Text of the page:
Tag Archives: search and seizure

Print Column: How Many Times Did North Dakota Cops Violate the Fourth Amendment?

Print Column: How Many Times Did North Dakota Cops Violate the Fourth Amendment?

MINOT, N.D. — By all appearances, cops in North Dakota are routinely violating the Fourth Amendment and its protections against “unreasonable searches and seizures.” Let me give you some examples. Last year, in a case originating in Stutsman County, North Dakota District Court Judge Jay Schmitz suppressed, as evidence supporting criminal charges, some 500 pounds

State Rep. Pat Heinert, a Republican from Bismarck who also serves as the Sheriff of Burleigh County, argues against legislation introduced by Rep. Rick Becker, also a Bismarck Republican, which would outlaw DUI checkpoints.

Video: ND House Almost Passes Bill Which Would Have Outlawed DUI Checkpoints

The North Dakota House of Representatives today spent more than twenty minutes of floor time debating a bill which would have outlawed DUI checkpoints. It was a remarkable debate despite the loss of the bill. Remarkable because it put on display a libertarian-minded faction of state House which has grown over the years. The lawmakers

North Dakotans Should Beware the Rise of Insta-Warrants

Earlier this week the U.S. Supreme Court struck down an odious DUI law passed by lawmakers in 2013 which criminalized the refusal of a warrantless blood test (warrantless breath tests were allowed to stand, despite a dissent from Justice Sonia Sotomayor, but that’s a subject for another post). It’s a good thing to require the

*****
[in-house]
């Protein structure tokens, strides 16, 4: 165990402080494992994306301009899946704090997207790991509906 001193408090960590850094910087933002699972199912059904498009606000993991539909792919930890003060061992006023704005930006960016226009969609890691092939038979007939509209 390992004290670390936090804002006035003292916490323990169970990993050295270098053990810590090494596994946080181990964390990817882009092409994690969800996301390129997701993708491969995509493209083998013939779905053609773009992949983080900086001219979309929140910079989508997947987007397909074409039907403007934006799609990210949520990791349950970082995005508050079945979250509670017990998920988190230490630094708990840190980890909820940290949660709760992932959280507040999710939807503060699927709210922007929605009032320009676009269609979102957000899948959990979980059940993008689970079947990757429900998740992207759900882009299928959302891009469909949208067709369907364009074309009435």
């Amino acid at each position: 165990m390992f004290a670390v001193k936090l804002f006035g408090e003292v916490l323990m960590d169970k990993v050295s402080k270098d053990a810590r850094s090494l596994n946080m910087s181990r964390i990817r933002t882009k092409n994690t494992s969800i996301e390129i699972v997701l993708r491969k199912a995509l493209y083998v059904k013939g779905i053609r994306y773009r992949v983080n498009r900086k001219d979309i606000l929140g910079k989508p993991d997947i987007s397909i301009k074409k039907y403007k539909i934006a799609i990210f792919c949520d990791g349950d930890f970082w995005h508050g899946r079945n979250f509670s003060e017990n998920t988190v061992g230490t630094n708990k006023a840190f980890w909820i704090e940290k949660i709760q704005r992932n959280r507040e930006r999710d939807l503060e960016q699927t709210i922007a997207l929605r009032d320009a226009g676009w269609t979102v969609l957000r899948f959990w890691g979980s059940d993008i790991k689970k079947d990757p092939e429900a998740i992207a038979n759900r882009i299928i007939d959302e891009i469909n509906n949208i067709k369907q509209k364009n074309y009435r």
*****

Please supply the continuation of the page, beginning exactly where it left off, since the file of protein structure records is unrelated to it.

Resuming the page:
4th amendment

ND Supreme Court: Cops Can Violate The 4th Amendment As Long As They Do So Quickly

Yesterday the North Dakota Supreme Court handed down two separate rulings related to the same incident, and it rulings have serious implications for privacy rights and the state of the 4th amendment in North Dakota. You can read the opinions in State of North Dakota v. Asbach and State of North Dakota v. Walker online. What happened

When Is It Reasonable For The Government To Break The Law?

Yesterday the Supreme Court handed down a ruling on a search and seizure case which didn’t get a lot of attention in the media but should have. Heien vs. North Carolina related to a traffic stop which led to a drug arrest. The stop was initiated when an officer noticed a broken brake light, and drugs

More Than 500,000 Private Contractors Have Access To Top Secret Information

How was a twenty-something employee of a federal contractor able to access the sensitive, top-secret information about the NSA’s surveillance programs? By being one of some 500,000 private contractors, and 900,000 federal employees, who have top secret security clearance according to the Washington Post: The tone of the Post article seems to point fingers at

Supreme Court Gives OK To Government DNA Databases

According to the Supreme Court, it’s not an unreasonable search for law enforcement to swab an arrested suspect for DNA and then keep a database of that DNA information for identification purposes. Justice Kennedy writes in the majority opinion that DNA swabs are just an updated form of wanted posters and fingerprinting: A DNA profile

Obama Administration Seized Phone Records From The US House

According to Congressman Devin Nunes (R-CA), we’re missing the boat on the Justice Department phone record grab scandal. Yeah, it’s bad that the Associated Press was targeted, but it’s also worth remembering that the phones targeted were in the US House and are often used by members of Congress. Here’s Nunes, speaking on the Hugh

Holder: Searching Reporter Phone Calls Is So Routine I Can't Remember How Many Times It Has Happened

So what he’s saying is the recently-divulged search of phone calls placed by AP reporters wasn’t the only instance. In fact, what he seems to be saying is that this sort of thing is so routine he can’t remember how many times it has happened. As his Justice Department faces bipartisan outrage for searching phone

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